Leading in a Pandemic - A Headteacher's Perspective

Being a Headteacher has always had its own special challenges but since Covid-19 hit us, the role has taken on many new dimensions. As a profession, we have learned a lot about education, learning, IT, wellbeing, resilience and the ‘powers that be’ over the past year. So how can we use this learning to improve?

Lockdown 1.0

Planning for the first lockdown in March 2020 was limited to just a few days and as we prepared home learning paper packs to send home, I was able to introduce my staff to Zoom and we practised having online meetings together. We also adapted the curriculum to ensure that what we planned could be realistically learned at home. This meant that from day one of the first lockdown, as a school, we offered:

  • a daily zoom for every class led by the teacher and a TA. 
  • daily class learning that was posted on the school website every evening. 
  • weekly PE zooms from our specialist PE teacher 
  • weekly whole school assemblies
  • weekly whole school themed activities e.g., MasterChef Week

Engagement of pupils during the first lockdown was very good initially but as the weeks and months rolled by, many pupils dropped out of the zoom learning. Covid fatigue set in and children became less responsive as they spent longer periods away from the school setting. We also found that as we had no formal method of gathering in work or providing feedback, we did not have a clear idea of how some pupils were progressing with their learning.  

Parental Engagement 

In July, I invited all parents to complete an online questionnaire on home learning which gave us insight into: 

  • each family’s experiences.
  • their child’s attitude to learning. 
  • their thoughts on how we could improve should we every have to provide home learning again.  

This helped us shape our provision for the self-isolations and subsequent lockdowns which happened after that.

Returning to School

When we returned to school in September, we agreed as a school community that our focus would be on wellbeing. We planned a whole school project that enabled teachers to concentrate on Maths and English every morning whilst having the freedom to teach other curriculum skills in the afternoons, also allowing for lots of PSHE. We quickly realised that:

  • some pupils found it challenging to transition back to school. 
  • pupils’ writing skills had suffered greatly.
  • fitness levels of pupils had deteriorated alarmingly. 

Whilst we tackled those issues, it became clear that many pupils had never been so pleased to enter the building and engage in learning! We witnessed an astonishingly successful return for some of our most vulnerable pupils which continued beyond the first exciting days of September. Taking time to reflect and observe during Term 1, provided a real opportunity to find out the social, emotional and academic impact of lockdown on each child which we then used to inform our plans for Term 2.

Lockdown Version 3

Having firm expectations from the DfE really helped in January to make parents realise that home learning was not optional, and I sent strongly worded communications setting out our offer and what was required of home learning and attendance. Parents like the structure provided by three live learning sessions each day and engagement is nearing 100%. We have created better methods for receiving completed work, providing meaningful feedback and developed a simple matrix so that parents can report on pupils’ attitudes, efforts and successes at home each week.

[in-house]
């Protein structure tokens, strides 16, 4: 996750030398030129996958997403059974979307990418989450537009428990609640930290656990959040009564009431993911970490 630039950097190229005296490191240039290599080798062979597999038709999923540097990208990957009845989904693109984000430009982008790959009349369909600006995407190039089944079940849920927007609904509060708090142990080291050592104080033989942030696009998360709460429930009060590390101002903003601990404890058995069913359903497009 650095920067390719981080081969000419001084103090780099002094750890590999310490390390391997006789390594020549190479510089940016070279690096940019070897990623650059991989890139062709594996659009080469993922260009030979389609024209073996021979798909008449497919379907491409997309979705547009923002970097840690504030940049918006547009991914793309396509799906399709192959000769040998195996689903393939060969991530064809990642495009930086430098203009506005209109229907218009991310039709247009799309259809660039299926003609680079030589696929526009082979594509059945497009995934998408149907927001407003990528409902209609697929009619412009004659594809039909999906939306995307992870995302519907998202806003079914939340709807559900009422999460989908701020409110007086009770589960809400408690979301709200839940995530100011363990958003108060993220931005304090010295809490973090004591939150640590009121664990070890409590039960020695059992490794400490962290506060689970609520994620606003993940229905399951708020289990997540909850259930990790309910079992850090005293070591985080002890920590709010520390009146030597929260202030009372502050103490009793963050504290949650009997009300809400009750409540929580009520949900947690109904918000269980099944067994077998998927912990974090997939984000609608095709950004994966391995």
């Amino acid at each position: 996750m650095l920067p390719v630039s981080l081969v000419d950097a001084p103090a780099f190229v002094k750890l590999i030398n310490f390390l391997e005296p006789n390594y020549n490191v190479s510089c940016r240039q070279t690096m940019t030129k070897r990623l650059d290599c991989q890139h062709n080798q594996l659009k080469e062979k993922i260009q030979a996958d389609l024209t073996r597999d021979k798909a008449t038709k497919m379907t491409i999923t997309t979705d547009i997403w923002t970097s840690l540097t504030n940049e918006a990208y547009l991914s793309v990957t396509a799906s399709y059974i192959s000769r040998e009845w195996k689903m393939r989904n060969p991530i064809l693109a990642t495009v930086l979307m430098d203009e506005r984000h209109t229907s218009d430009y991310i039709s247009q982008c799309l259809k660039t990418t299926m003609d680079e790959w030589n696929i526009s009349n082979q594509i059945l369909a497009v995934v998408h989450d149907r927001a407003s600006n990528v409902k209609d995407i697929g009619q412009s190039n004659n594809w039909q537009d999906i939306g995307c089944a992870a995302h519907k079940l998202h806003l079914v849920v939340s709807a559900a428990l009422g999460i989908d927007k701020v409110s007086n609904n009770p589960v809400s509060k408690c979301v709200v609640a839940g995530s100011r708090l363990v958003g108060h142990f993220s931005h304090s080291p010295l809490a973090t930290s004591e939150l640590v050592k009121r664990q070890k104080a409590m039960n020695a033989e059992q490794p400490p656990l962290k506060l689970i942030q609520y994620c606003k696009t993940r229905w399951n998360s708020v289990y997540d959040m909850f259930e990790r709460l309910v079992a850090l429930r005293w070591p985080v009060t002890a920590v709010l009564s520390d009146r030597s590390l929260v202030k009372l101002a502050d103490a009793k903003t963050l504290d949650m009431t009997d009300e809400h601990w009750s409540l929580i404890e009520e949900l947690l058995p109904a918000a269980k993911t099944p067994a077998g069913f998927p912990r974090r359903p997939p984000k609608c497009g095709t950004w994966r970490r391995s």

In mid-January, I held a meeting with the parent body to listen to feedback on our provision and, as a result, created five top tips videos for my school website:

1) How to keep your child on track with their learning through the day.
2) How to support your child when they refuse to work at home.
3) How to stop your child from rushing through their work.
4) How to encourage your child to check their work before they hand it in.
5) How to encourage your child to work independently.

For those families that have struggled with home learning, we have offered a range of support including:

  • Offering pupils, the chance to join zoom calls a few minutes early to speak to the teacher and TA ‘alone’. 
  • Using breakout rooms to support pupils who need ‘extra’.
  • Providing paper packs of work when needed and hand delivering if necessary.
  • Visiting families (observing social distancing) to offer contact and support.
  • Calling parents who we know have mental health challenges. 
  • Calling pupils to speak to them about their work.
  • Offering virtual Headteachers awards 

What’s Next?

While we wait to hear when school’s will be fully operational again, we can only speculate on what the longer-term impact will be on our pupils’ wellbeing and education following this disrupted year of learning.  

As a leader, my plan is not to try to ‘recover’ what has been lost - but instead to reinvent, to refresh, to learn from and to improve.  This past year has taken away, but it has also given us so many opportunities to try new things, to become more efficient, to learn – and isn’t that what being in a school is all about?

To access Gillian’s fantastic top tip videos designed to support home learning please click here. Further support for Headteachers can also be found in our Covid Hub which includes useful articles such as our '5 Steps Leadership for Mental Health in School' article. 

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